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Questions linger after landmark series

Pakistan fans make their intentions loud and clear Associated Press

It started as everyone would have hoped it to - a packed house, goosebumps and Pakistan playing on home soil. It ended as so few would have expected it to - an unseasonal rainstorm drowning the Gaddafi, and forcing the twenty odd thousand present there to find shelter where there was none. Cricket had come home, but so had everything that stops cricket.

The success of this series is difficult to determine. A fortnight during which, in Pakistani eyes, nothing big happened was worth the hassles it brought. There had been six checkposts and a kilometre long walk leading up to the Gaddafi for the first four games. On Sunday, for the third ODI, the number of checkposts was increased and the walk doubled. And still the stadium was sold out. The fans continued to come in droves even when their treatment was anything but fair. The PCB can sell that as a success.

But the viewpoint of the local populace doesn't really matter in the larger scheme of things. For them the fact that the attacker on Friday could not even clear the first line of defence would be seen as a success. This, after all is a country where apathy often gets confused with resilience and which is so used to such incidents that a low death toll can be considered a "success" - however disgusting that idea might seem from afar. The PCB had attempted normalcy but Friday was a reminder that at the very edge of everything they hold dear still stood those who make this society abnormal.

What will matter, though, is the perception beyond Pakistan's borders. The attempt to suppress what had happened and then failure to spin it positively when the truth was revealed will be all that is remembered. And for that Pakistanis will continue to blame everyone but themselves.

But I digress - let's leave the security matters to the security men.

For Pakistan the cricket team this series was a positive in most cases. They got their T20 team back on a winning track and the ODI team showed a template that the rest of the world employs often but is considered revolutionary for Pakistan. It also allowed Azhar Ali to grow as the leader of the team, Shoaib Malik to make a successful comeback and youngsters the chance which their predecessors have not had - an opportunity to wreak havoc against a mediocre bowling attack on pitches that they know like the back of their hands. What Mukhtar Ahmed and Babar Azam have done in this series is what home debutants are supposed to do in the modern game.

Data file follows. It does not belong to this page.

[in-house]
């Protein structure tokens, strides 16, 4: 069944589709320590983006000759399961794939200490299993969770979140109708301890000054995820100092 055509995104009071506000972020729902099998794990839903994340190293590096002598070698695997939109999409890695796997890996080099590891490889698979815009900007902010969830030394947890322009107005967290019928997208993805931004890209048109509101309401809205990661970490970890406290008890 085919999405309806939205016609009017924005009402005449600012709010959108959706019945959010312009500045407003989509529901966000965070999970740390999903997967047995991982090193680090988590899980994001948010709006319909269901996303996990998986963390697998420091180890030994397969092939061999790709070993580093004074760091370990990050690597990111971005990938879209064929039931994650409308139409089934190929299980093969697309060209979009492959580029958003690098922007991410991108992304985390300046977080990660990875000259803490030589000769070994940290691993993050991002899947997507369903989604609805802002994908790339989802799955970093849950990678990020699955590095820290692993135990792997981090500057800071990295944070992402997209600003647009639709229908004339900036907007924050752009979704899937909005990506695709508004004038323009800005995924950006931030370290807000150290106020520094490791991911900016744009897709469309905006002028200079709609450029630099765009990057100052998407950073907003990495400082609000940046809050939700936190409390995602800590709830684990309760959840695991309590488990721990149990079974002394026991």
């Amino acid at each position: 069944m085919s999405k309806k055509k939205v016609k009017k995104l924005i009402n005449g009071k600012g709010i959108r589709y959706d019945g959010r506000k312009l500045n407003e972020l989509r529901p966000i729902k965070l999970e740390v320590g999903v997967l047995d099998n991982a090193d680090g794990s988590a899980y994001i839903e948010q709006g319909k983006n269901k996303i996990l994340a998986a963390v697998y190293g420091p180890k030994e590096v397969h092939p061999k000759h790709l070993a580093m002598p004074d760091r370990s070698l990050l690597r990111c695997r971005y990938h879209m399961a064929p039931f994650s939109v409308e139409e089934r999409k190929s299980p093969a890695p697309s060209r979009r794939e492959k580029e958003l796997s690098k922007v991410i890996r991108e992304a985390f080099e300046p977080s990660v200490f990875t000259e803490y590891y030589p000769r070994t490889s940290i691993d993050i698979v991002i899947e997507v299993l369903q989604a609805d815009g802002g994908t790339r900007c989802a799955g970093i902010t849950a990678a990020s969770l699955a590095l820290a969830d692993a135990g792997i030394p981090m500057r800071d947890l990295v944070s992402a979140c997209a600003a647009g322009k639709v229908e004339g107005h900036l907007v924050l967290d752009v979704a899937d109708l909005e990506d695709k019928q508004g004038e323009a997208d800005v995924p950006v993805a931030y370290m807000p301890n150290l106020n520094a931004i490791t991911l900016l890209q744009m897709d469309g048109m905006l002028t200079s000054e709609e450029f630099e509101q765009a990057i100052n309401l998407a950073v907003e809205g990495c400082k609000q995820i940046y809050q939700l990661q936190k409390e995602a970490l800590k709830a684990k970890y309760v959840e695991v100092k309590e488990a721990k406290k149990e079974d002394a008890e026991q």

The bowling was a concern. The persistence with Mohammad Sami bordered on the ridiculous. Of course, that line has been written many a times over the past decade, to no effect, so expect Sami to continue to make comebacks till Ragnarök. Wahab Riaz's continued maturation into the leader of this attack continues, but beyond that, the suit that Pakistanis have always relied on is in need of repair; at least until the platoon of injured fast bowlers returns.

Then there were the Zimbabweans, who towards the end almost looked embarrassed by the continuous and countless thank yous they had received in their fortnight here. For a moment Elton Chigumbura almost became a cult hero, something I am sure he would have achieved completely if he had played all the matches. More than once, in every match, the chants of "Zimbabwe, Zimbabwe" echoed around the grand stadium - a reminder from the people of the gratitude they felt. The image of a beaming Hamilton Masakadza, a turban on his head, was always what the PCB had wanted this series to end with. That it happened in front of an empty stadium with drizzle in the air was a reminder that even the best laid plans can't foresee everything.

The questions for Pakistan that remained before this series will remain - both the country and the team haven't really learnt much beyond what they already knew. If everything beyond the borders of the Nishtar Park Complex is ignored Pakistan can still host series, and perform better than they do anywhere else in the world. But is that a price the fans, and visiting teams, are willing to pay? That question will define the legacy of this tour.